NASA InSight's Final Selfie

NASA’s InSight Mars lander took this final selfie on April 24, 2022, the 1,211th Martian day, or sol, of the mission. The lander is covered with far more dust than it was in its first selfie, taken in December 2018, not long after landing. Credit: NASA/JPL-Caltech

“Finally, we can see Mars as a planet with layers, with different thicknesses, compositions,” said Bruce Banerdt of NASA’s Jet Propulsion Laboratory (

The seismometer readings will join the only other set of extraterrestrial seismic data, from the Apollo lunar missions, in NASA’s Planetary Data System. They will also go into an international archive run by the Incorporated Research Institutions for Seismology, which houses “all the terrestrial seismic network data locations,” said JPL’s Sue Smrekar, InSight’s deputy principal investigator. “Now, we also have one on Mars.”

Smrekar said the data is expected to continue yielding discoveries for decades.

Rocket NASA InSight Lander Launch

The rocket that launched NASA’s InSight lander to Mars in 2018 is seen at Vandenberg Air Force Base, now called Vandenberg Space Force Base. Credit: NASA/JPL-Caltech/Charles Babir

Managing Power

Earlier this summer, the lander had so little power remaining that the mission turned off all of InSight’s other science instruments in order to keep the seismometer running. They even turned off the fault protection system that would otherwise automatically shut down the seismometer if the system detects that the lander’s power generation is dangerously low.

“We were down to less than 20% of the original generating capacity,” said Banerdt. “That means we can’t afford to run the instruments around the clock.”

Recently, after a regional dust storm added to the lander’s dust-covered solar panels, the team decided to turn off the seismometer altogether in order to save power. Now that the storm is over, the seismometer is collecting data again. However, the mission expects the lander only has enough power for a few more weeks.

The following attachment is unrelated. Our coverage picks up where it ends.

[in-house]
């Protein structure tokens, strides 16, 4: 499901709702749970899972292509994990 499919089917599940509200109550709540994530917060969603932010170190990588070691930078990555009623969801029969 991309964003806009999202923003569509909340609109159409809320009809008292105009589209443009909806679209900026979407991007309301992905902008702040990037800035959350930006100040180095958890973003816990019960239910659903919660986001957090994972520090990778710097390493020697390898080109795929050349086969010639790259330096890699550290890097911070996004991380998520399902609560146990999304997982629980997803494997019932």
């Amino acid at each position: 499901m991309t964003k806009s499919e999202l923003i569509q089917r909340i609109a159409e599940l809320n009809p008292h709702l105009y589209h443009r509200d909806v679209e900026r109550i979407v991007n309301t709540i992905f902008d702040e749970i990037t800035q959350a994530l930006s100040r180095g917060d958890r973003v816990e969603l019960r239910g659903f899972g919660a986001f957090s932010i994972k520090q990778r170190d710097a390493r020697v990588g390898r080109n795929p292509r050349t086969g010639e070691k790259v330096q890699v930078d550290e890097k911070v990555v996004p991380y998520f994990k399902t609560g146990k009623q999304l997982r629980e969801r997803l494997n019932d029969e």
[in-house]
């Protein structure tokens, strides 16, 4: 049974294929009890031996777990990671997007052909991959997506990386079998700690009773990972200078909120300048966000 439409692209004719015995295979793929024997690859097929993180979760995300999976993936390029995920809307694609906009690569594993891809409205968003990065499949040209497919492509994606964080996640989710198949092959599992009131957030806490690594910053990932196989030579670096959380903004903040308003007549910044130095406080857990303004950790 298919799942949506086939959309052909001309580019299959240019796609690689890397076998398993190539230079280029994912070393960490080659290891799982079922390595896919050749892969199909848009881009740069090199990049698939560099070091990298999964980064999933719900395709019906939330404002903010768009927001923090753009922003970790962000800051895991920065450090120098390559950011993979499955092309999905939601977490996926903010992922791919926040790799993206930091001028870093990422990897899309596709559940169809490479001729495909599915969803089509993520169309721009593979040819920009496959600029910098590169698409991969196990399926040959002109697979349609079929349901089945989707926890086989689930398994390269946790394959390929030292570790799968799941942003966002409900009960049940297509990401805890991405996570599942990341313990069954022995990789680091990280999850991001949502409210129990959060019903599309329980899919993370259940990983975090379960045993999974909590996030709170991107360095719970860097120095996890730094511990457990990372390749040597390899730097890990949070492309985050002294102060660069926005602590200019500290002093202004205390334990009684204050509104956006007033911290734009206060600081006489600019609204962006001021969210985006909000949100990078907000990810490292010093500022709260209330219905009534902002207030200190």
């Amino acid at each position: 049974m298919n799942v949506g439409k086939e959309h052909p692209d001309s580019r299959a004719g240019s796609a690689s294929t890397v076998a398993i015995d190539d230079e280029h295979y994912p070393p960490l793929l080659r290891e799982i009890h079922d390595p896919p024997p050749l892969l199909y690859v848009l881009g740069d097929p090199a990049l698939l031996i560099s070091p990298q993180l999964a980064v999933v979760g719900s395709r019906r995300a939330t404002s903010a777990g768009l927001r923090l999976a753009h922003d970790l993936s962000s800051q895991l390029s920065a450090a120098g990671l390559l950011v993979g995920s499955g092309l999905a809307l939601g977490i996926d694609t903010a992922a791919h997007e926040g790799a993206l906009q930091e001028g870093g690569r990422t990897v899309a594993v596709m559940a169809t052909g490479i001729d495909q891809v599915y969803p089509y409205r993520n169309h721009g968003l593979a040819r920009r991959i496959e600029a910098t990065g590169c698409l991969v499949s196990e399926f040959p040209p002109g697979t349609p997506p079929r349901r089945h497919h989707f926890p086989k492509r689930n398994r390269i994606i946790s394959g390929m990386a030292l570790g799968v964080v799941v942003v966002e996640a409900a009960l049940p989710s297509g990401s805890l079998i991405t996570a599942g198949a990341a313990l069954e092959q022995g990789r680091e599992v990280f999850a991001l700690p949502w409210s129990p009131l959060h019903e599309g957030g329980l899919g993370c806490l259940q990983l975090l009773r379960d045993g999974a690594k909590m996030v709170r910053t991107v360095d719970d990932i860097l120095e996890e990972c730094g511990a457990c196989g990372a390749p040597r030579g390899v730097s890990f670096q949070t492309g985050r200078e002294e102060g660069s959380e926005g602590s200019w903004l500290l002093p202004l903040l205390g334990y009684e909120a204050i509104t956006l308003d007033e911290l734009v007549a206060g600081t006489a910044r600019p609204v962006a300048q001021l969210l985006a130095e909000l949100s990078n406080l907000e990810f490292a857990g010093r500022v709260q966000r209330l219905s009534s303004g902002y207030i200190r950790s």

Of the seismometer’s array of sensors, only the most sensitive were still operating, said Liz Barrett, who leads science and instrument operations for the team at JPL, adding, “We’re pushing it to the very end.”

Twin packaging

A quiet member of the team is ForeSight, the full-scale engineering model of InSight in JPL’s In Situ Instrument Lab. Engineers used ForeSight to practice how InSight would place scientific instruments on the Martian surface with the lander’s robotic arm, test techniques for getting the lander’s thermal probe into sticky Martian soil, and develop ways to reduce the noise picked up by the seismometer.

ForeSight will be crated and stored. “We’re going to wrap it carefully,” Banerdt said. “It’s been a great tool, a great companion for us all this mission.”

JPL Engineers ForeSight InSight Replica

In a test space at JPL, engineers practice deploying InSight’s instruments using ForeSight, a full-size replica of the lander that will be boxed once the mission is complete. Several engineers wear sunglasses to block out bright yellow lights that mimic sunlight as it appears on Mars. Credit: NASA/JPL-Caltech/IPGP